Design Output(firstrun)
The design output includes the following: overhang top transverse bars(No. 5@6 in.), overhang bottom transverse bars(No. 5@12 in.), interior panel top transverse bars(No. 5@10.3 in.), interior panel top transverse bars(No. 5@10.3 in.), and interior panel bottom transverse bars(No. 5@9.1 in.).
Figure 6 is an exploded view of tensile portion of the interaction diagram. It is seen that all the load combination points are inside the curve, and the design requirements are satisfied.
Computer output for the design of interior panels and overhang portion of concrete deck slab are shown in Figures 7 and 8.
9. Significance of Design Variables
Several deck overhangs with different geometries were designed to observe the significance of each design variable.
9.1. Load Combinations
It is important that the extreme event load case with transverse crash force transfers a constant bending moment and tensile force along the entire length of deck overhang. This is unlike the effect of wheel live load which produces variable moment (zero to maximum). It is seen in Figures 3 or 4 if the first and second load cases (which are almost flat) are compared with third and fourth cases (which are approx. linear). For this reason, the conventional common practice to use variable (haunch) overhang thickness will not help if one of the first two cases is governing the design. It was observed that the first two extreme event load combinations will govern the overhang design up to lengths of 5 ft and 6.5 ft for test levels of TL4 and TL5, respectively. These lengths are probably the maximum practical limits. If a variable thickness is used, the deck section and reinforcements at the barrier location must be used for design. Deck overhang section at a point under the interior face of barrier was used in this program.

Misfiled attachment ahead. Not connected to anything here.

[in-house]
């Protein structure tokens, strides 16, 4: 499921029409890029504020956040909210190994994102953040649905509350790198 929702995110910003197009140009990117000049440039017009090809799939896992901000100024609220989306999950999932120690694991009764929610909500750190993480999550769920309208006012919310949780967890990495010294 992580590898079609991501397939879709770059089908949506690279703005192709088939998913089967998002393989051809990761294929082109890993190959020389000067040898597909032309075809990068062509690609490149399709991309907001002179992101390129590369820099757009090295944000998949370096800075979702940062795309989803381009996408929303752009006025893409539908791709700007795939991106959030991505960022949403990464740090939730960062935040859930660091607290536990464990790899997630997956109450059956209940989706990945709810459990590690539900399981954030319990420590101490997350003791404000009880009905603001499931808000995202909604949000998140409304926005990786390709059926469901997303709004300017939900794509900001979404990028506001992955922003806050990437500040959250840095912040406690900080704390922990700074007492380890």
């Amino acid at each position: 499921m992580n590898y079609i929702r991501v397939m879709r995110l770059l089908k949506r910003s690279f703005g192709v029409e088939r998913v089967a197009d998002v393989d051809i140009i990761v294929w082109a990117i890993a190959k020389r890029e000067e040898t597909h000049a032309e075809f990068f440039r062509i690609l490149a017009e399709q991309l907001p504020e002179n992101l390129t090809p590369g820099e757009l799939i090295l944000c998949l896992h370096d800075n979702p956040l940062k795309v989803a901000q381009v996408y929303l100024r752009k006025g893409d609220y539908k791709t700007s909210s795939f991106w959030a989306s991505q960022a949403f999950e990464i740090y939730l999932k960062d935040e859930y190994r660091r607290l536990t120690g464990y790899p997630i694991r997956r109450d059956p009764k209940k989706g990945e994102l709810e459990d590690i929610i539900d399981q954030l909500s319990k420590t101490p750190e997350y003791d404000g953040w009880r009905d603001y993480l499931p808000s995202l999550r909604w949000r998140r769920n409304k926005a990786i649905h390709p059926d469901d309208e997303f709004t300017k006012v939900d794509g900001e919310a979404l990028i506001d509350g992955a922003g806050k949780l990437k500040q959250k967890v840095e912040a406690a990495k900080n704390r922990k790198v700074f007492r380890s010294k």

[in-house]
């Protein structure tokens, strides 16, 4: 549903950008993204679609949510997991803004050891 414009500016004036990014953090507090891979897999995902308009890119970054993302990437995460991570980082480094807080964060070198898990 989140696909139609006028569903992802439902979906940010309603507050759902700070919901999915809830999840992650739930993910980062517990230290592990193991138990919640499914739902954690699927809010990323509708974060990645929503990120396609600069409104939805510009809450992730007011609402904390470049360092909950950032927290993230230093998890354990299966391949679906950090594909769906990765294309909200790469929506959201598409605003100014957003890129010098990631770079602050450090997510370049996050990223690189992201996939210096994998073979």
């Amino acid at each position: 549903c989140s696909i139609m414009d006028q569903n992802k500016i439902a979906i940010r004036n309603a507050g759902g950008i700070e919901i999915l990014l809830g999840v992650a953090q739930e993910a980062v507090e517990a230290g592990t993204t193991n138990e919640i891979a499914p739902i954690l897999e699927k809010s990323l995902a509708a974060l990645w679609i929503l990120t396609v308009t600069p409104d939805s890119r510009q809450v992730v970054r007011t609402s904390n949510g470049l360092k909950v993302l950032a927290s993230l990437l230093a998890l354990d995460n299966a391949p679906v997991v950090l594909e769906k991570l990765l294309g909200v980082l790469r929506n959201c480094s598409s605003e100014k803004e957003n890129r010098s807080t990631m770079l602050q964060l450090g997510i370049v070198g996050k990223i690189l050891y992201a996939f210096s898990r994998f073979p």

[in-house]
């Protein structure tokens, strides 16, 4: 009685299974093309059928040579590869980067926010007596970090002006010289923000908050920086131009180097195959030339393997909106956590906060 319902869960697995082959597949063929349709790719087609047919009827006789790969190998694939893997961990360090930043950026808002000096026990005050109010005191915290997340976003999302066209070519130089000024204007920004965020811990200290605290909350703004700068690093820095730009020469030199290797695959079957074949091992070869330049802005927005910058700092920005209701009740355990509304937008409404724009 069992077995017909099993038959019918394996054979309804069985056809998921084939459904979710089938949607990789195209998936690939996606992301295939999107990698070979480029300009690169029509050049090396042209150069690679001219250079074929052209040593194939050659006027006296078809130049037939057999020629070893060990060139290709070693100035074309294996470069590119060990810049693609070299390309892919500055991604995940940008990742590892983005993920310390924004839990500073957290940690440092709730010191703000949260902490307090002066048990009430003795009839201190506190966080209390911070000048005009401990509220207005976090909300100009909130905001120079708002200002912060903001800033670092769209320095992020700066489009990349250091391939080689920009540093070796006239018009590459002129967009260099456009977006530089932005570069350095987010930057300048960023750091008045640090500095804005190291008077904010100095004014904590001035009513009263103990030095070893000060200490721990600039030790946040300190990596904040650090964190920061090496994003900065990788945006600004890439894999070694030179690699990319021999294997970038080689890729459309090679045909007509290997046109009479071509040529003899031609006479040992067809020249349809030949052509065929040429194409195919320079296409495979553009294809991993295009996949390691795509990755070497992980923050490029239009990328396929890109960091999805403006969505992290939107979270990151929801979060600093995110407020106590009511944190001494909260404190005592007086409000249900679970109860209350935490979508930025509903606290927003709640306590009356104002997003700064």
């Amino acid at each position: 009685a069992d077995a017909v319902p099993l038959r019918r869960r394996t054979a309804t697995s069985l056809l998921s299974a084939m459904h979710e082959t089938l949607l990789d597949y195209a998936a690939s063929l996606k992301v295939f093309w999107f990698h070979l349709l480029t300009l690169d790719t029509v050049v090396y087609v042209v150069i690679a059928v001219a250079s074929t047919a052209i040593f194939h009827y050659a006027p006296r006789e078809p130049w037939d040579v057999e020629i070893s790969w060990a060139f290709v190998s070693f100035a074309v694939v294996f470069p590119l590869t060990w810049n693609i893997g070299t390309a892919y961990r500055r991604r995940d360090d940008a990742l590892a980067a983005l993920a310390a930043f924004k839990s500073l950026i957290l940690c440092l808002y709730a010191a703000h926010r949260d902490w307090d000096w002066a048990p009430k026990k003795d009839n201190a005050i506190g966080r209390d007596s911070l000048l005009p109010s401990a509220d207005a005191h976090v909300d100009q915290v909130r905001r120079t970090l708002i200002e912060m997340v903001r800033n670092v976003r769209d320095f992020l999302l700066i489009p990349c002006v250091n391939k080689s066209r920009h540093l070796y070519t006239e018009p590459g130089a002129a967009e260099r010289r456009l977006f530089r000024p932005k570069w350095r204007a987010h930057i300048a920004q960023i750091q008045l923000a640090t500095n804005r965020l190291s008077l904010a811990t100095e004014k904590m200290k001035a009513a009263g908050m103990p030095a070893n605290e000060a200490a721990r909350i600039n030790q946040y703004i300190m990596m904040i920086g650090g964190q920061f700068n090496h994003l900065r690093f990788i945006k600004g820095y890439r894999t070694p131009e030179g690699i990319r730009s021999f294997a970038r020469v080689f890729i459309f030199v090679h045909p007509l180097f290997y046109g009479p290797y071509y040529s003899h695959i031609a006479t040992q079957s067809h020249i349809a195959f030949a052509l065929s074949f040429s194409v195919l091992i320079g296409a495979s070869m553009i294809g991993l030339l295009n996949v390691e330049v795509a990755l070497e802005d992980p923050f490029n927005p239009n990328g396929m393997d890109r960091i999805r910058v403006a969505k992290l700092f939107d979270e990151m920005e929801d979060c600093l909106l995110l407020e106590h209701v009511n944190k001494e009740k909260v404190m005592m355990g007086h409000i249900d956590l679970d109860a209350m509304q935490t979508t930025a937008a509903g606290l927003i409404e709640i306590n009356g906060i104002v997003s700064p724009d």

9.2. Barrier Ends or Joints
The ends or joint locations create a more critical failure in the barrier (and hence the deck) compared to continuous points. Compare joint and continuous cases (the first two load combinations) in Figures 2 and 3. At joints or barrier ends, the crash bending moment is about 60% to 75% higher than continuous locations. The barrier and deck overhang should be designed properly at these points.
9.3. Significance of Overhang Reinforcement
A comparison was performed between required overhang top reinforcement with the adjacent interior panel top bars, and Figure 9 shows the ratio of required overhang to interior panels’ top reinforcement. The vertical axis shows the ratio (see Figure 10) of top bars of overhang to top bars of adjacent interior panel. It was shown that this ratio will significantly increase with overhang length.
9.4. Overhang Design
Direct manual design of reinforced concrete section under combined tension and bending seems to be time consuming and tedious. Numerous examples were solved with this automated computer method. It was observed that, for overhang length limits mentioned before, a simplified manual design can be established as follows.(i)The top bars in the overhang may be designed based on maximum bending moment (and ignoring the associated tensile force) among the four load combinations (most of the time the first or second case, the extreme event for is critical). For simplicity, the effect of bottom bars can be ignored in this process. In case of variable (haunch) thickness, the design should be based on the deck section properties at the location of barriertodeck connection (which has the least thickness).(ii)The bottom bars in the overhang may be assumed to be similar to bottom bars of the adjacent interior deck panel. This means that we can simply continue the bottom bars from the interior panel into the overhang.